June 28, 2012 at 11:23 am #63915June 28, 2012 at 11:55 am #63917
John Hawkes and William H Macy deserve Oscars someday.
I have mixed feelings about this one, but thanks Rock.!July 1, 2012 at 11:47 pm #63918
Wow. I expected something entirely different. This looks really gimmicky, schlocky and frankly a bit underwhelming to me. It’s sad, I’ve long hoped Helen Hunt would be famous again, but I honestly can’t see anybody going to see this at all.July 3, 2012 at 7:18 am #63919
I think that it can be crowd-pleasing, feel good movie. I can feel comedy-vibes but it’s listed everywhere as drama so it’s dramedy at best. Good to see Helen Hunt and William H. Macy again and John Hawkes still on a roll since his Oscar nod.July 3, 2012 at 10:20 am #63920
I wasn’t expecting this to be comedic at all. I couldn’t care less for Hunt, but the trailer got me excited for Hawkes (no pun intended). That performance is definitely something to watch out for.October 4, 2012 at 3:13 pm #63922
It’s a drama with some humorous moments, not remotely a comedy.
Helen Hunt is a legitimate “tweener” as to lead or supporting. I have no problem with her being submitted in the latter. The film sans credits is just over 90 minutes, she shows up at the 25 minute mark, is on the screen a majority of the rest of the film, but hardly all the time. She does have some scenes without Hawkes (thus making lead not a silly notion), but supporting is legitimate as well.October 5, 2012 at 1:50 am #63923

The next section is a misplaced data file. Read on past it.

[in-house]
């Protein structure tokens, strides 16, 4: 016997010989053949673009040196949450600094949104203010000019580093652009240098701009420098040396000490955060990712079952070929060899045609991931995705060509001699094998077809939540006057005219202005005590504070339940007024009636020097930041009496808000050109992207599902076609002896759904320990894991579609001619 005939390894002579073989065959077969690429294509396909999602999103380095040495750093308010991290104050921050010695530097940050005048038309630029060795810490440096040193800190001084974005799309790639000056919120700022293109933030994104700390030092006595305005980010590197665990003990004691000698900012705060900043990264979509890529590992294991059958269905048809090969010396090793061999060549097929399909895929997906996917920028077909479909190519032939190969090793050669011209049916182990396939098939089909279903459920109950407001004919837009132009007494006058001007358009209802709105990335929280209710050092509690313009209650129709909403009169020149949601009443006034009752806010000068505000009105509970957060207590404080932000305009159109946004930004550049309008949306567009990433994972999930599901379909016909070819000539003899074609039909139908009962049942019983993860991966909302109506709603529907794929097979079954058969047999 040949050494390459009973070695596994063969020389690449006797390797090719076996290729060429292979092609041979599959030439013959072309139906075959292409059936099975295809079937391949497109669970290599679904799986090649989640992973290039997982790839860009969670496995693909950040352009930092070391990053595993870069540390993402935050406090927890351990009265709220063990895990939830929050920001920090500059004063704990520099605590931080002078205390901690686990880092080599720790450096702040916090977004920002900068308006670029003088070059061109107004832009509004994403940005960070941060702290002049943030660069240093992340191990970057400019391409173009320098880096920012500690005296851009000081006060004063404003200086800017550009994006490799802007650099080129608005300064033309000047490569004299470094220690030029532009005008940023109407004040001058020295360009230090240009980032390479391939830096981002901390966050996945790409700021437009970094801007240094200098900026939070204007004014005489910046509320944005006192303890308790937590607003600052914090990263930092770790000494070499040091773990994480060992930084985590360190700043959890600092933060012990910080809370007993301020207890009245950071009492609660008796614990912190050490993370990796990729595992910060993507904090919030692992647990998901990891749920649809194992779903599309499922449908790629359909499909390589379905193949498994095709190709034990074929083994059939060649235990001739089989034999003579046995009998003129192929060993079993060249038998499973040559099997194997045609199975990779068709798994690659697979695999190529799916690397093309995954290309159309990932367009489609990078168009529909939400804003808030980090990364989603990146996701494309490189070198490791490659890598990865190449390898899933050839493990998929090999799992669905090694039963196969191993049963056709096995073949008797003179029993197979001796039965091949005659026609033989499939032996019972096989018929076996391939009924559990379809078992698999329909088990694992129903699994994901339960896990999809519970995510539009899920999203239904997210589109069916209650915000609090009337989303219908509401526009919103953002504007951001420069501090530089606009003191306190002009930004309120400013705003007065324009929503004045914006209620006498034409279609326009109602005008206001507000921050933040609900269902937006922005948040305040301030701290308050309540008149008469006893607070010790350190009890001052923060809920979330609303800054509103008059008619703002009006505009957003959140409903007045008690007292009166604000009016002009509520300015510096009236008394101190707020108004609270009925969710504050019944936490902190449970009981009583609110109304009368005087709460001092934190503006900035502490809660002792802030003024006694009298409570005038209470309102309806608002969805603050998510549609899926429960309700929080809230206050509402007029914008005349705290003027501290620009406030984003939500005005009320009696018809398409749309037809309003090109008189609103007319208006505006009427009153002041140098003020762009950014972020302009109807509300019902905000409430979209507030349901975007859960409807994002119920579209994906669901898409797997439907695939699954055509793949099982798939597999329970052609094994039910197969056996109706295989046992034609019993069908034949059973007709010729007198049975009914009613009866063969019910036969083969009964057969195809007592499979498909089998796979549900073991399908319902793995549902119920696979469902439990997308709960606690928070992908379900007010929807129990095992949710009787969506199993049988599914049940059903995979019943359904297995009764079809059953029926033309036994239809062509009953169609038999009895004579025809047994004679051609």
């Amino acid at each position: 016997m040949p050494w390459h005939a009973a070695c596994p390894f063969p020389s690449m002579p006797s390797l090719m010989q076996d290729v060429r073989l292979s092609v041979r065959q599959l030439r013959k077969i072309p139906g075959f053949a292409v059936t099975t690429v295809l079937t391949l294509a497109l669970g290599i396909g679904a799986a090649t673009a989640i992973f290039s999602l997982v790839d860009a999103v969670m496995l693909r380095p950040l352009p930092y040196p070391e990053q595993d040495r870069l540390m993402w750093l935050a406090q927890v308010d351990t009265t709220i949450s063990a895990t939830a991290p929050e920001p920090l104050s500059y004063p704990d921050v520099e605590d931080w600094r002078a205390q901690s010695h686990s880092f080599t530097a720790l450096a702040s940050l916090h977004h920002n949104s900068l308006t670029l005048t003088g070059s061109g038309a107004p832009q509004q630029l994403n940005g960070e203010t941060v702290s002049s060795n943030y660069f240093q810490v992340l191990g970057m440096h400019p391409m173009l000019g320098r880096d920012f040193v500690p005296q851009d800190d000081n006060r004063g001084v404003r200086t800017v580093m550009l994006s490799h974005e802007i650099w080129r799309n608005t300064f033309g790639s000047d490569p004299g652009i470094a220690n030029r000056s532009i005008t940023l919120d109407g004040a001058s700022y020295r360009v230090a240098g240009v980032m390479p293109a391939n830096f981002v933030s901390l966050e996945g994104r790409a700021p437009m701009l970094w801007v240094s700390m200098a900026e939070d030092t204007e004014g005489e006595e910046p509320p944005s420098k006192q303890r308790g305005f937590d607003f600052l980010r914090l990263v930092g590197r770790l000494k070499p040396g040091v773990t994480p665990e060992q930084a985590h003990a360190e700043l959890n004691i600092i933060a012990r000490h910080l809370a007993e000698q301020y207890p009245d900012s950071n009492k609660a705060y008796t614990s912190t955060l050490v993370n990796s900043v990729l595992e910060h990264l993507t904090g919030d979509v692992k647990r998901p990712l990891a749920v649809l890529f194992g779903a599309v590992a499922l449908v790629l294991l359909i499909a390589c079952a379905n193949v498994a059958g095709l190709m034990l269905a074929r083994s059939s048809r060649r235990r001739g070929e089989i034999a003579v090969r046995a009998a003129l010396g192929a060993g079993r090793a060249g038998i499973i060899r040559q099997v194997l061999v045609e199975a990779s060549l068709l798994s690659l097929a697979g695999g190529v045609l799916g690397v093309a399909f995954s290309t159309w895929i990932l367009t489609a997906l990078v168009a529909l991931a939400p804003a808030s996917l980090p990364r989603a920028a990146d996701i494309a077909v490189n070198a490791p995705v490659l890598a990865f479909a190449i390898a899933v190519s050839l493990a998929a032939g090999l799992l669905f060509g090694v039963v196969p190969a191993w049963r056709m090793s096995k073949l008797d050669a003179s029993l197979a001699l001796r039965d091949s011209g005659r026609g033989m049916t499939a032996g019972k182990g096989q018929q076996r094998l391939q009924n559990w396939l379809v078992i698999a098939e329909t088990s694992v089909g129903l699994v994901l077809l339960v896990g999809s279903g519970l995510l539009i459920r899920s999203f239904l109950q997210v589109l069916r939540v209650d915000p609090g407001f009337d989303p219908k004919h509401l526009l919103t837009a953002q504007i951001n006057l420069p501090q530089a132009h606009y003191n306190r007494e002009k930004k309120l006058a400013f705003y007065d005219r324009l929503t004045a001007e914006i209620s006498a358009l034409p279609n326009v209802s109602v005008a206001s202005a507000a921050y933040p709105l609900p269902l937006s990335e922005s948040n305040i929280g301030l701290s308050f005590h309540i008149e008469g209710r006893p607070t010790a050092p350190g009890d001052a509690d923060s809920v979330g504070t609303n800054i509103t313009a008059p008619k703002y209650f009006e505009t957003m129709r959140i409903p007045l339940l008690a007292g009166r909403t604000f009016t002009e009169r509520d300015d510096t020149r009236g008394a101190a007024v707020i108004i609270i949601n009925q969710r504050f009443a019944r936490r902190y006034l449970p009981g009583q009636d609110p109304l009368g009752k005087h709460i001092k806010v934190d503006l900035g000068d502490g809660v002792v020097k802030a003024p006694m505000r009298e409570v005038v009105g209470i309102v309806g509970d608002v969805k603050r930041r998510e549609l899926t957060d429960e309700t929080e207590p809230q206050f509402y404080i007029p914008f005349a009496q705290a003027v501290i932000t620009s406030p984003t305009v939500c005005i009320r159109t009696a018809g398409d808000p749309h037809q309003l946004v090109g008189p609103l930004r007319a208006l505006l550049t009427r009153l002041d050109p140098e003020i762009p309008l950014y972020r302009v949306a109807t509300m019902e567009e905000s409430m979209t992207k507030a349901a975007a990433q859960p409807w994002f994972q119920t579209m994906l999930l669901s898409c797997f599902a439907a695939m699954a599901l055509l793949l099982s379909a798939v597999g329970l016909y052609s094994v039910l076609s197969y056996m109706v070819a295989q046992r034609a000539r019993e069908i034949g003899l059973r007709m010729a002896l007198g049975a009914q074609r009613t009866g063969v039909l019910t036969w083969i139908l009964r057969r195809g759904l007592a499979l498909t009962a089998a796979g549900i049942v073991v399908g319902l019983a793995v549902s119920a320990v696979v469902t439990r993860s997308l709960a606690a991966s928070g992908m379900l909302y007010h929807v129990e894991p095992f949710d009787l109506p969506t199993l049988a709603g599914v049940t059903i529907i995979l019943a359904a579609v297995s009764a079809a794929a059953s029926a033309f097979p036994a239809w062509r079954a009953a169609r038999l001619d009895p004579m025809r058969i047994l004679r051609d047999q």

I agree it’s borderline lead/support but I think she should go lead. She’s a shoe in for a nomination regardless of what category she goes into and as great as she is in the film she is not going to win in either category anyway.
Besides there are some wonderful supporting performances by other female cast members of the film, that whilst don’t have any chance of a nomination, at least deserve ‘for your consideration’ advertising such as Moon Bloodgood, Annika Marks & Robin Weigert. Though Robin Weigert’s role is tiny, she accomplishes so much so little screen time. She is simply luminous.October 17, 2012 at 11:11 pm #63924
Just saw it – found it enjoyable (not groundbreaking, but fun).
I think Hawkes has a great shot at a nomination – not a sure-bet winner or anything, but he has a gimmick, the plus that he’s playing a character that’s the polar opposite of Teardrop from Winter’s Bone, and it’s something that will really stand out in comparison to everything else (and he succeeds in the romantic, dramatic, and comedic elements).
Hunt could be in trouble if there’s category confusion (I’m not sure where I’d place her, but leaning towards lead), and she gets a lot to work with (it’ll be considered “brave” due to the amount of nudity), and she has an accent, has drama, conflict – all of that.
If the relationship between the two didn’t seem plausible, the film would be less of a success. They’re believable with one another, and they’d be worthy nominees.
Macy is missing a “big” scene that so often gets a supporting actor a nomination, but he’s fine here (slightly doubt that he’ll get many #1 votes going his way).October 18, 2012 at 10:35 pm #63925
Solid film, but Hawkes and Hunt are the stunners, and deserve Oscar nominations read my review here!October 19, 2012 at 2:13 pm #63926
It’s written and directed by Ben Lewin, himself a survivor of polio, who develops an affectionate, seriocomic tone, shifting gracefully from comic scenes between Mark and a Catholic priest, Father Brendan (William H. Macy), to the more dramatic exchanges with Cheryl.October 20, 2012 at 4:14 pm #63927